• Necrosis
  • 2nd bacterial infection
  • Superimposed Cellulitis
  • Local vasoconstriction and tissue ischemia
  • Tissue necrosis
  • Tissue gangrene
  • +/- Auto-amputation
  • Compartment syndrome
  • Prolonged neuropathic symptoms
  • Complex regional pain syndrome


  • Cold skin
  • Erythematous skin
  • Numb skin
  • Pain
  • Shivering
  • Exhaustion
  • Slurred speech
  • Decreased level of consciousness
  • Drowsiness
  • Confusion
  • Fatigue


  • Most common sites:
    • Exposed skin
    • Distal of upper and lower extremities
  • Skin numbness
  • Swollen
  • Hypothermic skin
  • +/- White skin
  • +/- Blisters
    • Clear serum: Indicates superficial damage (Better prognosis)
    • Contains blood: Indicates deeper level of damage and worse prognosis

Red flags

  • Frost bite is can be similar to burn and both act like an iceberg
  • When rewarming begin, patient might develop with a significant severe pain
  • Tissue rewarming may leads to release of inflammatory cytokines in blood steam, Prostaglandins, Thromboxans, which add up to the injury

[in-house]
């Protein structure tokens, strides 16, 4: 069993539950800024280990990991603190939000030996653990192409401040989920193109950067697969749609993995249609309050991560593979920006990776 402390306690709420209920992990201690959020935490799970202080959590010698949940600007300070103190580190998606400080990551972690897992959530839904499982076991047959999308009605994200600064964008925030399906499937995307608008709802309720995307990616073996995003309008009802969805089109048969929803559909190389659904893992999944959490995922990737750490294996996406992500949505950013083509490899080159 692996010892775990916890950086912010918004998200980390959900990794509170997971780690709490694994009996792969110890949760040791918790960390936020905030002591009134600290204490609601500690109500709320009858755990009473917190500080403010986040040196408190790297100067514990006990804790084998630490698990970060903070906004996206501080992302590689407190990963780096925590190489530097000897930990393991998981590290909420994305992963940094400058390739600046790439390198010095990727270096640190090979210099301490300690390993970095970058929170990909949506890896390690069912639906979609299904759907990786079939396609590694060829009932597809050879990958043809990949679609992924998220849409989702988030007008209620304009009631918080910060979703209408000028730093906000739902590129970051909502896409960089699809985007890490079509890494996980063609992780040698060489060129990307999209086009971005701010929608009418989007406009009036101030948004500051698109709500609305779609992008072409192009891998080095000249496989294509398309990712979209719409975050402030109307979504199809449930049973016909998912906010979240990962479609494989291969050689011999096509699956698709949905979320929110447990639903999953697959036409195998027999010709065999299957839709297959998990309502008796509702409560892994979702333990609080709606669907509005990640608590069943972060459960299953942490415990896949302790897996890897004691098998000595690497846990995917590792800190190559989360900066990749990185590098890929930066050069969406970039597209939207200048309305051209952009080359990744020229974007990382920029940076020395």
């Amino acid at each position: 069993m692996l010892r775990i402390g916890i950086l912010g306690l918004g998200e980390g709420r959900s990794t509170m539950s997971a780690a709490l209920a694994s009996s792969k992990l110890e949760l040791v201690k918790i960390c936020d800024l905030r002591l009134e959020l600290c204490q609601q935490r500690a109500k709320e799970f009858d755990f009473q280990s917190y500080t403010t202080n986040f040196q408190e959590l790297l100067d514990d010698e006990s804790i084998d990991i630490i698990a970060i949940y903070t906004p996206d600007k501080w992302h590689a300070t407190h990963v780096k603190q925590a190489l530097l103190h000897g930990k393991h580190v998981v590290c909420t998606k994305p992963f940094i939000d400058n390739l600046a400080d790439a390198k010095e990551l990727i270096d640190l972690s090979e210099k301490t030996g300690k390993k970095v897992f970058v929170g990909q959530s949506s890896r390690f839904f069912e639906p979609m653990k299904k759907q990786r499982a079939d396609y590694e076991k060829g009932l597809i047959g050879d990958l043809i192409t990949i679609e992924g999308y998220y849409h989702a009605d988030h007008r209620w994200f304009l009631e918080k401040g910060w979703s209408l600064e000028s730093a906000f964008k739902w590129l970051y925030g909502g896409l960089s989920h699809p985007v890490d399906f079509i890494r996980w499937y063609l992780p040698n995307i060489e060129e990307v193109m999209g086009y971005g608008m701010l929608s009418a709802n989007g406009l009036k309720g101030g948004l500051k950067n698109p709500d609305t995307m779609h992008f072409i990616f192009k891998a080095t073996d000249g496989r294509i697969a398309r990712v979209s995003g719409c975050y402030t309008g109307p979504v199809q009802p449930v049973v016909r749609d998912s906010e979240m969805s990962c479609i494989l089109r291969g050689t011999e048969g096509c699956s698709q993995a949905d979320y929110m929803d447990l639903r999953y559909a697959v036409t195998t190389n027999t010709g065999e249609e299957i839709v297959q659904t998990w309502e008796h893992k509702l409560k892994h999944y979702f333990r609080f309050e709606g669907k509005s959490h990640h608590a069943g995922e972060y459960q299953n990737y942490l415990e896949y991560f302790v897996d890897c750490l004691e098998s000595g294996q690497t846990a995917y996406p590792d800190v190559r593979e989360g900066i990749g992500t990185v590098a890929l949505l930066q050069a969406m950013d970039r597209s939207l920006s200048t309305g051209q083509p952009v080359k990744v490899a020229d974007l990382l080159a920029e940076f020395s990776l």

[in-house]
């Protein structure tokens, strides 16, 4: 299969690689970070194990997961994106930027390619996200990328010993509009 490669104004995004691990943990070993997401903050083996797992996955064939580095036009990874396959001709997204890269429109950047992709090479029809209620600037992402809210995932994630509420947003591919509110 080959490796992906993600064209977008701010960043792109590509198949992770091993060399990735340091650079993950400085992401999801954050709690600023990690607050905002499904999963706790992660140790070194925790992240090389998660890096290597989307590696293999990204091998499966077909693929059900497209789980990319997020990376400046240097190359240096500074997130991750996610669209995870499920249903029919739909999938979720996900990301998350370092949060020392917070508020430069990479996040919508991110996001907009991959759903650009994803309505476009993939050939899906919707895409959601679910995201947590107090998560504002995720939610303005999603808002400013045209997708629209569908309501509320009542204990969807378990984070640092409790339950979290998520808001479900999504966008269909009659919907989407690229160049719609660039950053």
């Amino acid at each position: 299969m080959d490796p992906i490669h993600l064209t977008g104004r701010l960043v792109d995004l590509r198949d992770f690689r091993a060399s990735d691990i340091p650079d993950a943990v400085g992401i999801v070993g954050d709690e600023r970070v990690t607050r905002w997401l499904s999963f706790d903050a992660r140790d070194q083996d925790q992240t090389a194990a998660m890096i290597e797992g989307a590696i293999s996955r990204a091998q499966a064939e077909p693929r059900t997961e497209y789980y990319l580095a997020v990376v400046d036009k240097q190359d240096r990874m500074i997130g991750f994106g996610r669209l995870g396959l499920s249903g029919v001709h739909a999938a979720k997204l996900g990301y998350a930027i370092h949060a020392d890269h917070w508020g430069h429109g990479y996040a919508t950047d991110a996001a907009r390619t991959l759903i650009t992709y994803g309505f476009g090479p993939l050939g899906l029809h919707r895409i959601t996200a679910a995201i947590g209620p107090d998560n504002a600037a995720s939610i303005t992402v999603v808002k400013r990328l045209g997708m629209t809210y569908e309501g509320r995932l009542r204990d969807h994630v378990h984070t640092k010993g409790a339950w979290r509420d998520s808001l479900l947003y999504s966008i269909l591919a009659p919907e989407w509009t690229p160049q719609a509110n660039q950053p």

Lab work ups

  • Diagnosis is mostly by Hx and P/E
  • Lab work up as indicated by history and physical findings and for monitoring the treatment success


  • Diagnosis is mostly by Hx and P/E
  • To assess circulation, tissue viability and address treatment:
    • Radionuclide scanning
    • MRI
    • Microwave thermography
    • Laser-Doppler flowmetry


  • It is an emergency
  • Call 911
  • Remove the wet clothing
  • Administer Opioids: Morphine Sulfate IV prior to rewarming due to severe pain afterwards
  • Quickly rewarming/ immersing the affected tissue in 40-42 C water
  • Local wound management
  • Consult with general surgeon
  • Caution:
    • Do not attempt to rewarm the tissue with a dry warmer. Since the tissue is numb, it can case a secondary burn!
    • Avoid rubbing the tissue
    • Do not use electric blanket for warming
    • Do not walk on an injured tissue
    • If no warm water around, keep the tissue warm by a blanket till help arrives
  • Blister management:
    • Large and serous/ clear blisters: Either drained in a sterile setting or left to be absorbed
    • Hemorrhagic blisters: Left intact=> increase the chance or tissue dissection and 2nd bacterial infection if manipulated
    • Broken blisters: Debridement in a sterile setting